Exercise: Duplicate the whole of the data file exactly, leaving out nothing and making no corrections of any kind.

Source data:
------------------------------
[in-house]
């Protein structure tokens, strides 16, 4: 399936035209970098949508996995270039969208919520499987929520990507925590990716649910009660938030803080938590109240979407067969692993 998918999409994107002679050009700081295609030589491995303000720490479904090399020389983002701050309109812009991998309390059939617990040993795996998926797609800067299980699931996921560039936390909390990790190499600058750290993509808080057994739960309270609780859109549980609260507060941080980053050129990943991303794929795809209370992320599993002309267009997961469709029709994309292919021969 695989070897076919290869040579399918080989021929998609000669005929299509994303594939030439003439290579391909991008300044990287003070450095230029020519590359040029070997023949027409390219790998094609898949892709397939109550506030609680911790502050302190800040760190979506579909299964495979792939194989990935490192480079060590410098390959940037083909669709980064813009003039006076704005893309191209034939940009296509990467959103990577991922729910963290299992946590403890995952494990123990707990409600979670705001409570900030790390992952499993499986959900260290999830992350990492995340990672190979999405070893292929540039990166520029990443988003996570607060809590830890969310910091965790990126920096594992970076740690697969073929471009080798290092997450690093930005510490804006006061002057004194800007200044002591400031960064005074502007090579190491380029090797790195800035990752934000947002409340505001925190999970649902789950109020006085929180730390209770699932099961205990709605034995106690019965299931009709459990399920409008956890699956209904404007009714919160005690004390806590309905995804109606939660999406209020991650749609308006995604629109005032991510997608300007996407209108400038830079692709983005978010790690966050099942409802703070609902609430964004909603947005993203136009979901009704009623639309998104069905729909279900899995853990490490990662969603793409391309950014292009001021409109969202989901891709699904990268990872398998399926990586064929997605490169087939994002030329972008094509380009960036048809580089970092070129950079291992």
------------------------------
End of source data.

[in-house]
């Protein structure tokens, strides 16, 4: 399936035209970098949508996995270039969208919520499987929520990507925590990716649910009660938030803080938590109240979407067969692993 998918999409994107002679050009700081295609030589491995303000720490479904090399020389983002701050309109812009991998309390059939617990040993795996998926797609800067299980699931996921560039936390909390990790190499600058750290993509808080057994739960309270609780859109549980609260507060941080980053050129990943991303794929795809209370992320599993002309267009997961469709029709994309292919021969 695989070897076919290869040579399918080989021929998609000669005929299509994303594939030439003439290579391909991008300044990287003070450095230029020519590359040029070997023949027409390219790998094609898949892709397939109550506030609680911790502050302190800040760190979506579909299964495979792939194989990935490192480079060590410098390959940037083909669709980064813009003039006076704005893309191209034939940009296509990467959103990577991922729910963290299992946590403890995952494990123990707990409600979670705001409570900030790390992952499993499986959900260290999830992350990492995340990672190979999405070893292929540039990166520029990443988003996570607060809590830890969310910091965790990126920096594992970076740690697969073929471009080798290092997450690093930005510490804006006061002057004194800007200044002591400031960064005074502007090579190491380029090797790195800035990752934000947002409340505001925190999970649902789950109020006085929180730390209770699932099961205990709605034995106690019965299931009709459990399920409008956890699956209904404007009714919160005690004390806590309905995804109606939660999406209020991650749609308006995604629109005032991510997608300007996407209108400038830079692709983005978010790690966050099942409802703070609902609430964004909603947005993203136009979901009704009623639309998104069905729909279900899995853990490490990662969603793409391309950014292009001021409109969202989901891709699904990268990872398998399926990586064929997605490169087939994002030329972008094509380009960036048809580089970092070129950079291992």